The Krebs Custom Speed Load modification found on the Tactical AK represents a concerted effort to improve weapon manipulation while maintaining the AK’s ultra reliability, ruggedness and simplicity.
To the casual eye, it looks like another Kalashnikov AK. More discerning observers will identify it as an AK-74, noting from its magazine profile that it’s chambered in 5.45x39mm, not the more widespread 7.62x39mm. And an even smaller percentage of people will identify the rifle as a Krebs Custom Speed Load Tactical Rifle. (Check the flange on the receiver’s bottom.)This AK-74 starts off with a Saiga 5.45mm rifle. Krebs Custom was one of the first U.S. AK-smiths to work on Izhmash Saiga rifles and shotguns. Though modified with a sporter stock and no pistol grip to meet import requirements, the Russian Saiga is, at heart, an AK operating system. The process of returning the Saiga to the more familiar AK profile is a relatively well-known and straightforward one: Move the triggerguard forward to make room for the pistol grip, replace the fire-control group, and install your AK stock of choice.
Krebs Custom takes this a step further—a much larger step. There is a tremendous amount of fitting that goes into all Krebs Custom AKs. All receive an internal reliability check with a light honing of the bolt, bolt carrier group and guide rails. All exterior surfaces that users touch are dehorned. Even without firing a live round, the Krebs AK’s superiority over standard AKs is apparent in its smooth action, its trigger pull, the quality of its refinishing and its overall feel. The Krebs Custom Speed Load Tactical features the same great handling characteristics and reliability for which the AK is known.
The Krebs AK-74 weighs 6.5 pounds, measures 36.75 inches long and has a 16.25-inch barrel. The weapon represents a return to a more traditional form, compared with the frequently encountered AKs with rails and such. (Krebs Custom is at home with such modifications; they’re just not featured on this test gun.)
Speed Load Mods
What sets apart the Krebs Custom Speed Load Tactical from other AKs? The Krebs Speed Load modification. This modification is not “smoke and mirrors” but rather a concerted effort (and application of Marc Krebs’ experience) to improve upon AK weapon-manipulation while maintaining its ultra reliability, ruggedness and simplicity. The Custom Speed Load modification consists of adding a flange on the lower right-side of the receiver, installing a magazine-ejection system, and modifying the magazine-release tab. A SAW-style pistol grip and a Krebs Custom Mk IV safety lever are also installed on the Krebs AK. The result is a cleaner, faster magazine change and better weapon-manipulation. The Krebs AK has better ergonomics. The Krebs Mk IV safety lever allows you to manipulate the safety selector with your trigger finger without changing your firing grip. This has an immediate real-world improvement on handling: The ability to keep your hand in a firing position while working the AK’s safety allows for faster first-shot reaction times. Aesthetically, the magazine-well-flange addition stands out the most. It’s a welded piece of steel that guides the alignment of the magazine on insertion into the rifle, for smoother, more efficient magazine changes.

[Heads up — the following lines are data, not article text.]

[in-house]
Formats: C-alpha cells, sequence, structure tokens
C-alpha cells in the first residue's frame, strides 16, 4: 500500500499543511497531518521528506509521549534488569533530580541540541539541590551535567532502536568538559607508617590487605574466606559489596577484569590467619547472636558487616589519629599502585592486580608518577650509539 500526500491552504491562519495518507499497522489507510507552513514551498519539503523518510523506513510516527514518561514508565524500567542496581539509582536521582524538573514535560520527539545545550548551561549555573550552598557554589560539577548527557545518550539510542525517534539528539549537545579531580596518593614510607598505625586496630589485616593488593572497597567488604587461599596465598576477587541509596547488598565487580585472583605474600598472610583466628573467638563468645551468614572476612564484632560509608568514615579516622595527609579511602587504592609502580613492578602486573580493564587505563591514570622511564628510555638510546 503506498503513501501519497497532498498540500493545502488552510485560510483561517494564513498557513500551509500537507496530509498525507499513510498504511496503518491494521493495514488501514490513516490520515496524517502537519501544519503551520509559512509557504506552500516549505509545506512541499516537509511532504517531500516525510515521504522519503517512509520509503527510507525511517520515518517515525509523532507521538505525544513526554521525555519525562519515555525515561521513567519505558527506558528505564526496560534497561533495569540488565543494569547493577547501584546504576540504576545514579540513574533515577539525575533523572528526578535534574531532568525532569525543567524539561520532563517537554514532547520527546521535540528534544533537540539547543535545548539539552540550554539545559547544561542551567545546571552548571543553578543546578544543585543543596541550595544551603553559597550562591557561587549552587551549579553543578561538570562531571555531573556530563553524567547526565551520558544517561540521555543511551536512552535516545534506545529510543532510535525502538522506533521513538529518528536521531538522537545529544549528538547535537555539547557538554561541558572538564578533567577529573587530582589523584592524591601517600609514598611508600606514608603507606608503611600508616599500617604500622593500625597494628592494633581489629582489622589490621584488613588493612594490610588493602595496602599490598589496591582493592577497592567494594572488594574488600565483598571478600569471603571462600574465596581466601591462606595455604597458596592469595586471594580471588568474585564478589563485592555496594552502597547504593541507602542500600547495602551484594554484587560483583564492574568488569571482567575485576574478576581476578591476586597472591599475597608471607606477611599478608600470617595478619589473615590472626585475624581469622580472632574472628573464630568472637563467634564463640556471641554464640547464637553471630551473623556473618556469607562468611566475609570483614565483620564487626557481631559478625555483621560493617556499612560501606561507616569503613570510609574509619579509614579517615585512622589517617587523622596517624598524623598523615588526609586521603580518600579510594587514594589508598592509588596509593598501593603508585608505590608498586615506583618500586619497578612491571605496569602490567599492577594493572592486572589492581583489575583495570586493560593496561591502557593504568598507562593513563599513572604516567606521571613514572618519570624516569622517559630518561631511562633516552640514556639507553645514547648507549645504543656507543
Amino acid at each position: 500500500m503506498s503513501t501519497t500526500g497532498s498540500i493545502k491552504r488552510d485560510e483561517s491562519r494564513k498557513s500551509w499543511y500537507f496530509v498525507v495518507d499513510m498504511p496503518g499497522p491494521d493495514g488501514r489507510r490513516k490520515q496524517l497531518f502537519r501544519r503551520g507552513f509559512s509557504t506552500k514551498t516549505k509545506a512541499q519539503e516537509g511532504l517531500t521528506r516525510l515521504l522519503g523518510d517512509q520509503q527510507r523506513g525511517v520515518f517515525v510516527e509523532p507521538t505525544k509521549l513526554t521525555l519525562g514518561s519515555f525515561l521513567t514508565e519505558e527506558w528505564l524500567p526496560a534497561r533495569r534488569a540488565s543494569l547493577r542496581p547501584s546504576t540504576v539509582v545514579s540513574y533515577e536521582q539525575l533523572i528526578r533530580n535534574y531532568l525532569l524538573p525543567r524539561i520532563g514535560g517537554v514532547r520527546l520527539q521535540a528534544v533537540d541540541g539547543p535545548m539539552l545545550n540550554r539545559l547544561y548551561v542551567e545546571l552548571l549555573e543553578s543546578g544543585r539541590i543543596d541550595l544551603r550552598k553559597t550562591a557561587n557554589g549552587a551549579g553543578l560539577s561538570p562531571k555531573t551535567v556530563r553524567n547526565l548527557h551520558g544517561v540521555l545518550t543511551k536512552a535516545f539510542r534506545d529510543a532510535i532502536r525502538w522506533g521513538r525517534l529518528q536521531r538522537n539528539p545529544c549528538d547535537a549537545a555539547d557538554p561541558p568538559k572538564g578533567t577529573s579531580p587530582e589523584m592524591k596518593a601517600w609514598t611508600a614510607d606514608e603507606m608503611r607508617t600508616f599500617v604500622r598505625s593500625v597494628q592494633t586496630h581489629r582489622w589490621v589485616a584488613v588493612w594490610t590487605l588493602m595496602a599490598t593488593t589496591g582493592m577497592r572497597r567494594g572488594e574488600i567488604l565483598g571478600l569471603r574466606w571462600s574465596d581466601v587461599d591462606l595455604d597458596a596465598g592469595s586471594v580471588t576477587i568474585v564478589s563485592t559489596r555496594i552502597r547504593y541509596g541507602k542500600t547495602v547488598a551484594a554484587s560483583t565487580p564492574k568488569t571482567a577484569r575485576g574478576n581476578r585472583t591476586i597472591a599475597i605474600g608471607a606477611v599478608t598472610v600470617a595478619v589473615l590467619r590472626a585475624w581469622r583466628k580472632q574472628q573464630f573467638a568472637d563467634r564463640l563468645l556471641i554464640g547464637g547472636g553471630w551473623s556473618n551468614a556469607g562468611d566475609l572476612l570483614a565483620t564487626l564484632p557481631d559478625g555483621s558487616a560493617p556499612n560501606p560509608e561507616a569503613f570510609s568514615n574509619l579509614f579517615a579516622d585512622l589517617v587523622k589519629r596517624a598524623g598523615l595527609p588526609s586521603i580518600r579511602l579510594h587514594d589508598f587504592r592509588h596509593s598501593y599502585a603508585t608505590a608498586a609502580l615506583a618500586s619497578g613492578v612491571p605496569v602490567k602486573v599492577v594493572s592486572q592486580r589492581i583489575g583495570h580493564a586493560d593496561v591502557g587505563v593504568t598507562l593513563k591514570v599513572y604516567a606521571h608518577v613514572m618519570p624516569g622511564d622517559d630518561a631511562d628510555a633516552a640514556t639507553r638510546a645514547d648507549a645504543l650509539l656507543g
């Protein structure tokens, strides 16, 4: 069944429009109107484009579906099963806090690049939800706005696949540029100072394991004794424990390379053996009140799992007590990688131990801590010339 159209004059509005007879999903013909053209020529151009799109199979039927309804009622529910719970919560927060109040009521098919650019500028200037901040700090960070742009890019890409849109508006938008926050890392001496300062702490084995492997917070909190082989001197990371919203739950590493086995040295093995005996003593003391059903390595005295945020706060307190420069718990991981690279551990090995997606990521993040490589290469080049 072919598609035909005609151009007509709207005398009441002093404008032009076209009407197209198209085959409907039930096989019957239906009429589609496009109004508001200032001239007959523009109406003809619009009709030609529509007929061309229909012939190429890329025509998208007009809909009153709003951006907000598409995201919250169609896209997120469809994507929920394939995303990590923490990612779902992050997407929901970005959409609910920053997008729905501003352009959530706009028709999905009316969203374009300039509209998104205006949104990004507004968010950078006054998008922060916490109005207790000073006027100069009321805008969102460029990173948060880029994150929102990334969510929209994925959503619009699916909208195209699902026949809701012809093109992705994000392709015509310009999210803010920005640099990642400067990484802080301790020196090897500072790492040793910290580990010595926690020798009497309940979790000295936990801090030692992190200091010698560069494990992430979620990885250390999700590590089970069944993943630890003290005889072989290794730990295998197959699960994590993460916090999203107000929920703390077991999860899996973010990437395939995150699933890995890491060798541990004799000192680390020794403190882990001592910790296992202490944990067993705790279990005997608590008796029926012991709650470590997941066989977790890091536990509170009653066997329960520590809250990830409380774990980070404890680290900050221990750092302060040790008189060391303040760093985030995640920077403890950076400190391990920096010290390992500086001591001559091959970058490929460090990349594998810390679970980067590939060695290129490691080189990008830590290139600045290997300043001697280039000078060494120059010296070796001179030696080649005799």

Another component of the Krebs Speed Load is the modified magazine release, which allows the shooter to release the magazine with the trigger finger. Unlike other attempts at modifying the AK magazine release, the Krebs method still allows for a shooter to use the release in traditional, rough, AK fashion via thumb: while grasping the inserted magazine or using a new magazine to knock the empty one out of the way. Last, but not least is the magazine ejector, consisting of a small spring above the magazine release. This spring ejects the magazine free of the receiver when the release is pressed. All of the above components in the Krebs Speed Load system aid in changing the dynamics of running your AK. The system is stout and proved reliable during extensive range tests. For obvious reasons, magazine changes were a priority while evaluating the Krebs Speed Load Tactical Rifle.